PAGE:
Theresa May committed to the UK being net zero on greenhouse gas emissions by 2050, whilst the NFU’s aspiration is to be net zero by 2040 showing the commitment of the industry.
Climate change brings volatility and extreme weather conditions which, together with the government’s call for a 20% reduction in beef, lamb and dairy consumption is a major threat to the agricultural industry. There is a huge
push for lower quantities of high-quality meat to be in our diets.
Although a threat, finding a solution to climate change could create many opportunities for farms and estates. This is not just the reduction in our emissions but also harnessing the opportunity to absorb carbon for other businesses and even other industries. The long-term profitability and sustainability of the agricultural industry has climate change at the core.
Reducing emissions can make perfect business sense, an example being the increasing of productivity through precision farming, which can reduce input costs such as fertiliser (nitrous oxide) and fossil fuel. Like financial benchmarking the starting point is to recognise your position to ensure you can then compare like with like.
Over the past decade there has been a drive to increase renewable energy. This has proved very lucrative for many businesses. Reducing the burning of fossil fuels and in turn carbon dioxide is something that is here to stay.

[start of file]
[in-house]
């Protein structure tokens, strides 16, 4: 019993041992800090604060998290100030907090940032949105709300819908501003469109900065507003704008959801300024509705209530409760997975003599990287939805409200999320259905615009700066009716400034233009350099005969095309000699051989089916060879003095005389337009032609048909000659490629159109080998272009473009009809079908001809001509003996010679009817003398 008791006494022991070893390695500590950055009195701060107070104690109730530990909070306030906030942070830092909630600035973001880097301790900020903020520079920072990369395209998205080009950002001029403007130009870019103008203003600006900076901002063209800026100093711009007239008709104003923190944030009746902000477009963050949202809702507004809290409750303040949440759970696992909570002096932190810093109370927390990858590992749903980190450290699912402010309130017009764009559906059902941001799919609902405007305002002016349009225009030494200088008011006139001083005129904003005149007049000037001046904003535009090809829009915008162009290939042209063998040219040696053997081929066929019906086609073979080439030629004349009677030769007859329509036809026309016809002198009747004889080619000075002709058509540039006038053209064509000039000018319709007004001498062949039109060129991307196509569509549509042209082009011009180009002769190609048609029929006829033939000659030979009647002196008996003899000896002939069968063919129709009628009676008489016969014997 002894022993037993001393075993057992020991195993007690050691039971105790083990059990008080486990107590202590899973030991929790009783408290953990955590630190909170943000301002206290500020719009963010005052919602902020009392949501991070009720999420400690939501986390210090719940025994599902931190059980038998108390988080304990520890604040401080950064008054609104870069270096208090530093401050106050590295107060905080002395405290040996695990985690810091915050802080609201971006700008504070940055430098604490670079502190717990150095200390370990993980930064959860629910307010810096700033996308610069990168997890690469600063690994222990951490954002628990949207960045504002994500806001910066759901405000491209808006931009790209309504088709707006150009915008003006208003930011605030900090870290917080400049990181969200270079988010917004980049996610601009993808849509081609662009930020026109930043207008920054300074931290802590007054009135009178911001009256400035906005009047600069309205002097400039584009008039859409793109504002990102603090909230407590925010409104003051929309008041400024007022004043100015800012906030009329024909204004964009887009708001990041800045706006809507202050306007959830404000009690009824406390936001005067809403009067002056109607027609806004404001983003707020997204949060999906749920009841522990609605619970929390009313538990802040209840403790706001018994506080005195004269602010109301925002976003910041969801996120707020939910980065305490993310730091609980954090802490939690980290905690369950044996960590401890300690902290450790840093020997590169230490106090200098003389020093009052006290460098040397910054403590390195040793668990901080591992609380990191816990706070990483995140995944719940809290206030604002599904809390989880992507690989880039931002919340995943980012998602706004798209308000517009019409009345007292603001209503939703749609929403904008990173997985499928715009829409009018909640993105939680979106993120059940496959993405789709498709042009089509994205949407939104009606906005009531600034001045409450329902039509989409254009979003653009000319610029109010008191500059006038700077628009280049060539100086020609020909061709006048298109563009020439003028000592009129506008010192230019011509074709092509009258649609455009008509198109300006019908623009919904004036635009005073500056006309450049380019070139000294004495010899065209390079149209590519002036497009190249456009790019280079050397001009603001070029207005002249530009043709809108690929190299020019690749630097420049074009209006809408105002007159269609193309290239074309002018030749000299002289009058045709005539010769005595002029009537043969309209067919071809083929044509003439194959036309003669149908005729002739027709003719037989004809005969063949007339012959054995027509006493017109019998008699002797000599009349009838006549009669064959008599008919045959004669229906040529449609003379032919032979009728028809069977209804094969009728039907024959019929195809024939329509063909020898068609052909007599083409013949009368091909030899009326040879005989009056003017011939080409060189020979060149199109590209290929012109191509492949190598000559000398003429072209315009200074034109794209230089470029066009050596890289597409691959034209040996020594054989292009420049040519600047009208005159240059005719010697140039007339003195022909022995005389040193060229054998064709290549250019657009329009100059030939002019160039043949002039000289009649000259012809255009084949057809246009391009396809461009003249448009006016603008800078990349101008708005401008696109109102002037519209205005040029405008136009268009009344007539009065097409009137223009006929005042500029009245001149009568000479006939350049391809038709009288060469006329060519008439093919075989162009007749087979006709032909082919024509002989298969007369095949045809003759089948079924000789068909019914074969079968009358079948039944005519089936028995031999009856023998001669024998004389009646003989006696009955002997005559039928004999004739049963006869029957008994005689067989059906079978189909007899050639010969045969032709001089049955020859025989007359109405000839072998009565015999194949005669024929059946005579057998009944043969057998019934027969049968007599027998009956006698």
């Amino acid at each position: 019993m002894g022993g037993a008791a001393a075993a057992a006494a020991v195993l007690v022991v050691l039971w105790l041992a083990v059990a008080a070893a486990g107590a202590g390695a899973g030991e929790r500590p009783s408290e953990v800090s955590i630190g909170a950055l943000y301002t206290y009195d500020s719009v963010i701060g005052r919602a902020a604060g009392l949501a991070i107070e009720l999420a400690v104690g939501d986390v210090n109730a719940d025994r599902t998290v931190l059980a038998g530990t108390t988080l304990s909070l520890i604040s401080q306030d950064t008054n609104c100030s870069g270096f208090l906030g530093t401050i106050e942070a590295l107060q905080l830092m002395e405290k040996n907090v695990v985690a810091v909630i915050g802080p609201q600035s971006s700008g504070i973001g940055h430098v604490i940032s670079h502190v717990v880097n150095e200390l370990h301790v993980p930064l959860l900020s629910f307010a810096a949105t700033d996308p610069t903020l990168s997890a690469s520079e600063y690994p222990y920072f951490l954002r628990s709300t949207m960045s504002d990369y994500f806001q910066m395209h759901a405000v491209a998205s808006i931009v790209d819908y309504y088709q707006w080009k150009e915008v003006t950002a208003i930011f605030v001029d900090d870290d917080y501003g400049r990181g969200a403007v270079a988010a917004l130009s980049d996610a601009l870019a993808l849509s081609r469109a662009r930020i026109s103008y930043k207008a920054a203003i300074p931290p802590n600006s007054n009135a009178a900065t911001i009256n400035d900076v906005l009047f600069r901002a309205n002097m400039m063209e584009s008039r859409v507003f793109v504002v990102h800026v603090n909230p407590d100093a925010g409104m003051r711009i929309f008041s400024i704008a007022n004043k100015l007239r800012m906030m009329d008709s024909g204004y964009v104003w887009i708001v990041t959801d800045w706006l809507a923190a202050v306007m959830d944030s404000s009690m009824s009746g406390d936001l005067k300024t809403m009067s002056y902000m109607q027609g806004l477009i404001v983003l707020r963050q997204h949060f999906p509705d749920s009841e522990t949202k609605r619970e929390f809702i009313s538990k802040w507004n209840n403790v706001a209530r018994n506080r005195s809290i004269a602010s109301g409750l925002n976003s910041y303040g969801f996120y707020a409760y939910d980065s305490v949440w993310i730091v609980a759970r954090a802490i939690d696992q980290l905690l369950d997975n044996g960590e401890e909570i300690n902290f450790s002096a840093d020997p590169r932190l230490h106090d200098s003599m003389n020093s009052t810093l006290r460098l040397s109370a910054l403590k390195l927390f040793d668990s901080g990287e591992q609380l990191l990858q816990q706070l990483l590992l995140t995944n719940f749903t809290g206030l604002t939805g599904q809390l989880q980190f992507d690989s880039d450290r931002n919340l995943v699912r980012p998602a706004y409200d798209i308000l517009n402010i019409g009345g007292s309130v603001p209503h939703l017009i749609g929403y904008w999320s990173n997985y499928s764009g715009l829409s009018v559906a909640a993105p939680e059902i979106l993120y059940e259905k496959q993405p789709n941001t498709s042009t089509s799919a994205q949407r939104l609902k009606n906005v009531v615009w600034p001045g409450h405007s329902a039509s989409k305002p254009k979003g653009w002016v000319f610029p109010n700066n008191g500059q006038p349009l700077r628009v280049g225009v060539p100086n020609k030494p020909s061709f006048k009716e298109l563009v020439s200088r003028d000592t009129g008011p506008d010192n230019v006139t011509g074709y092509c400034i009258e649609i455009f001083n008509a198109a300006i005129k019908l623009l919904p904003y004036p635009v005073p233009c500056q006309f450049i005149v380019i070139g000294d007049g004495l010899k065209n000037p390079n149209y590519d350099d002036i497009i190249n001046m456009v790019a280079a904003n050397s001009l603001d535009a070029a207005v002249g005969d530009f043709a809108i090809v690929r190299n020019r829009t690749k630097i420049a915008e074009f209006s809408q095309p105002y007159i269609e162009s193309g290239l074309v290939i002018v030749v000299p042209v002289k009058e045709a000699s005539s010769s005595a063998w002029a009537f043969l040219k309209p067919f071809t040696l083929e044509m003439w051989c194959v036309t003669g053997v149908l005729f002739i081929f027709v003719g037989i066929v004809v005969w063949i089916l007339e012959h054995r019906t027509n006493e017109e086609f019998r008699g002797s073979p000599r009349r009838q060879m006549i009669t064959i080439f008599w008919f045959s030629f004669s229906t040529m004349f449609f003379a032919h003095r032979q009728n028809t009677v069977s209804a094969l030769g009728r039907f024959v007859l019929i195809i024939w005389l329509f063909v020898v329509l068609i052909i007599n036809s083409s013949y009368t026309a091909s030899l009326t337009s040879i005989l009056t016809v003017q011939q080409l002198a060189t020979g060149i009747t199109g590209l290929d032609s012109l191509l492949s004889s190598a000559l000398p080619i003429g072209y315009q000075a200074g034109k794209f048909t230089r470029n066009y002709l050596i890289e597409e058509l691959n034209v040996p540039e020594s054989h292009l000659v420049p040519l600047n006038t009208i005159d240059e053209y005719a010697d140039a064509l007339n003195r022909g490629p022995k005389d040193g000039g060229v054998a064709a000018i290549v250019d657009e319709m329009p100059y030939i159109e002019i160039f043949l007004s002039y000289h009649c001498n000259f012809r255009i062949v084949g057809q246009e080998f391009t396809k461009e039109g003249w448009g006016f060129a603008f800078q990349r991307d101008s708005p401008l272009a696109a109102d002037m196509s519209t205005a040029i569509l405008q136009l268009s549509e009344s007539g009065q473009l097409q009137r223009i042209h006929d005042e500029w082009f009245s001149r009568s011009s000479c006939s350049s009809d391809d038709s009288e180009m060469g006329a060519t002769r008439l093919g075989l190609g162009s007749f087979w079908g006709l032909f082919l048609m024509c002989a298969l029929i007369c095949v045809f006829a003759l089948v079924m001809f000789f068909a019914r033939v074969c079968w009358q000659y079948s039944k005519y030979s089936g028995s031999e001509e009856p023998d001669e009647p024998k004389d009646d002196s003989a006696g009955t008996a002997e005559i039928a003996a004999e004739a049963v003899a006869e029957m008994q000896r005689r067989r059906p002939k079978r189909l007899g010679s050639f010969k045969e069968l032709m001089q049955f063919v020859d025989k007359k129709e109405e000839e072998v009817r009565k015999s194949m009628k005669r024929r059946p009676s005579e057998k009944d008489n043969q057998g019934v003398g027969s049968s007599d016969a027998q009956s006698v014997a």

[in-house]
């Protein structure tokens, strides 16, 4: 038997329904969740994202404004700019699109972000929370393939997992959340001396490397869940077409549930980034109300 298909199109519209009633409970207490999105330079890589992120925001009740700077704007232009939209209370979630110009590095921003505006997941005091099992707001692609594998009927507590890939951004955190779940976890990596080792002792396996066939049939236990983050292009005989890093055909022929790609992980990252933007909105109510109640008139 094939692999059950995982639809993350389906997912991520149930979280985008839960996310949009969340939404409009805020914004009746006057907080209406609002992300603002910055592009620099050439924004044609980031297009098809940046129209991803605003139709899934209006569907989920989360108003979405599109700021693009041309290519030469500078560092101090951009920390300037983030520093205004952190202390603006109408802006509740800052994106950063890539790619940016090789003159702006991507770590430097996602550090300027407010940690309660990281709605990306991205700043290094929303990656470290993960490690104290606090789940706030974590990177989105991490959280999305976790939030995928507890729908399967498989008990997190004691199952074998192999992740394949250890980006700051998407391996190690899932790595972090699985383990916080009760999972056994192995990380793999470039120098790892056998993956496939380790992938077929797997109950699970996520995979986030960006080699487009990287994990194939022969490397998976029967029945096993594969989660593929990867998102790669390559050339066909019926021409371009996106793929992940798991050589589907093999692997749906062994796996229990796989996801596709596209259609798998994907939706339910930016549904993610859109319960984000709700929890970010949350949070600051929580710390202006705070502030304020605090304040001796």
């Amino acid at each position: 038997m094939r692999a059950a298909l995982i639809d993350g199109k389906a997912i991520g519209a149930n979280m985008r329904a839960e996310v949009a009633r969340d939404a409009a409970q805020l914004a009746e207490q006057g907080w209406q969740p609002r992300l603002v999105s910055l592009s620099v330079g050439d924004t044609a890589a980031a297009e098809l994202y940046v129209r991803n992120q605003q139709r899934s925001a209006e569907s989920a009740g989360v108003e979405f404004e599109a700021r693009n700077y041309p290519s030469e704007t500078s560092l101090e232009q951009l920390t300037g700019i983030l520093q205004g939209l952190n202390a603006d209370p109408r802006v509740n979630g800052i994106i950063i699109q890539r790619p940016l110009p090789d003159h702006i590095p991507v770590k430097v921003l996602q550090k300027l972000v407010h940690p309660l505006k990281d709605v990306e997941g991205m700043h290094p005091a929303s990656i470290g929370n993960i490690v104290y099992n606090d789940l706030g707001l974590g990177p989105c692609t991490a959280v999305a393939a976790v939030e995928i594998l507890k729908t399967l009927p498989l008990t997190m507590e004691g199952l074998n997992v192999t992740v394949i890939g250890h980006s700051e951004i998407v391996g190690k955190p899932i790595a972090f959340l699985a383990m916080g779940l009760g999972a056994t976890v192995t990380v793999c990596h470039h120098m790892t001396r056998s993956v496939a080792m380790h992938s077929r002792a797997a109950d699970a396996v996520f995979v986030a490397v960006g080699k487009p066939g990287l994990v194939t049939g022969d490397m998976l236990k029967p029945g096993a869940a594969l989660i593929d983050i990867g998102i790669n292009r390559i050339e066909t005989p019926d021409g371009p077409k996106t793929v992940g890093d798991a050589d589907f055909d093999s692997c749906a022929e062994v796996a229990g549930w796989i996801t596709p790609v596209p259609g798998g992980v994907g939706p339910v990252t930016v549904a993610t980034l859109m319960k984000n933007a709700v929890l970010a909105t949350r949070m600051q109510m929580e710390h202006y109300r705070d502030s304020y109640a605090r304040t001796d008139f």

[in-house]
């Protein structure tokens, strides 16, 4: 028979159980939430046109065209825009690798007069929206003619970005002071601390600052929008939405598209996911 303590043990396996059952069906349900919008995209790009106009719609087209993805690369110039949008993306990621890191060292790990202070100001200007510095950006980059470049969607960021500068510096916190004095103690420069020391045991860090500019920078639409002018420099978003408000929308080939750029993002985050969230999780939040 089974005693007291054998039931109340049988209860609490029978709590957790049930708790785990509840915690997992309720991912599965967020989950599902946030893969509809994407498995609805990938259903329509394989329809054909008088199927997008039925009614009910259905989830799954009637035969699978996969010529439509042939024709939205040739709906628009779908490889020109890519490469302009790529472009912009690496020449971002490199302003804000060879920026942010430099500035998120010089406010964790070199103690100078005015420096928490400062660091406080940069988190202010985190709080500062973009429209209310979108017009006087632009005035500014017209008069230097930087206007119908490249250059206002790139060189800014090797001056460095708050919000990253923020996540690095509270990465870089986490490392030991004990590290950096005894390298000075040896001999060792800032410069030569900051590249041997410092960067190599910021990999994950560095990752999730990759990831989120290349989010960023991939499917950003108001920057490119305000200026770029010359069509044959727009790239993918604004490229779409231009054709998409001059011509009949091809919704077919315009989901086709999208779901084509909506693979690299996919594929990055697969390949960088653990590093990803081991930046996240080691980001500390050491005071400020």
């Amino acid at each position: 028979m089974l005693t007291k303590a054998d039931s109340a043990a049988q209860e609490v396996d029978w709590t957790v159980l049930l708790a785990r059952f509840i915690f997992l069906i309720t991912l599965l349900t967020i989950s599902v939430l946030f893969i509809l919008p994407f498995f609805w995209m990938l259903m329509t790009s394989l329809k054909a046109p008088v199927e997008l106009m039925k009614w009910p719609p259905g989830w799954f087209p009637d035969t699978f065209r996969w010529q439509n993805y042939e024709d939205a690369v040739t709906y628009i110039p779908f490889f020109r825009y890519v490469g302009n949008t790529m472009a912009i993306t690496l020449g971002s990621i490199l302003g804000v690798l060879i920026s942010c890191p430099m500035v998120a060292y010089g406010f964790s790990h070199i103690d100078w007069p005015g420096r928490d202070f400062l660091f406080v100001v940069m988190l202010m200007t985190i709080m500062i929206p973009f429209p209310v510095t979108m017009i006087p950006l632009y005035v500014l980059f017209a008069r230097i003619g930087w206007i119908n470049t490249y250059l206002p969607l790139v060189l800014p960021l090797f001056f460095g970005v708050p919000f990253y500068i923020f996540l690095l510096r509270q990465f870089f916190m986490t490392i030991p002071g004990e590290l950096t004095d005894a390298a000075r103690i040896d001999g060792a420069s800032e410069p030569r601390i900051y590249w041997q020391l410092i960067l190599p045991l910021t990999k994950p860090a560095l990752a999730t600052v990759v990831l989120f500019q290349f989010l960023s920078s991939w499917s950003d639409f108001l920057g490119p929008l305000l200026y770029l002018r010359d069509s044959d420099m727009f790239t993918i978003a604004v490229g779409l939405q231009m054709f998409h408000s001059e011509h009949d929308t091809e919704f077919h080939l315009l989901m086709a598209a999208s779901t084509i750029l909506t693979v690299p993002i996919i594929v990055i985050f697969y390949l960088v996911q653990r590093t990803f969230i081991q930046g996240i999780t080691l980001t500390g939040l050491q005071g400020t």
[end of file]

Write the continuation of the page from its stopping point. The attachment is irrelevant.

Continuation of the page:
We also know that greenhouse emissions for agriculture are not limited to carbon but also include methane (with livestock being a major source).
The ability to absorb or store carbon is, I think, the most exciting of the methods. This idea of carbon sequestration through utilising our woodlands and soils, together with carbon offsetting, may provide the industry with a new
source of income. There are questions around how this will happen and whether the opportunity will be through leasing carbon credits out to other industries. It is the potential leasing that may make it interesting from a tax
perspective – leasing does not necessarily mean you are trading but may mean you are holding an investment.
From a tax perspective, farming is a trade providing us with the ability to benefit from several tax reliefs. We are awaiting confirmation as to the categorisation of any carbon offsetting income but the table below should
highlight some of the issues, should the new source of income be deemed to be investment income/income arising from the passive use of land rather than farming or trading income.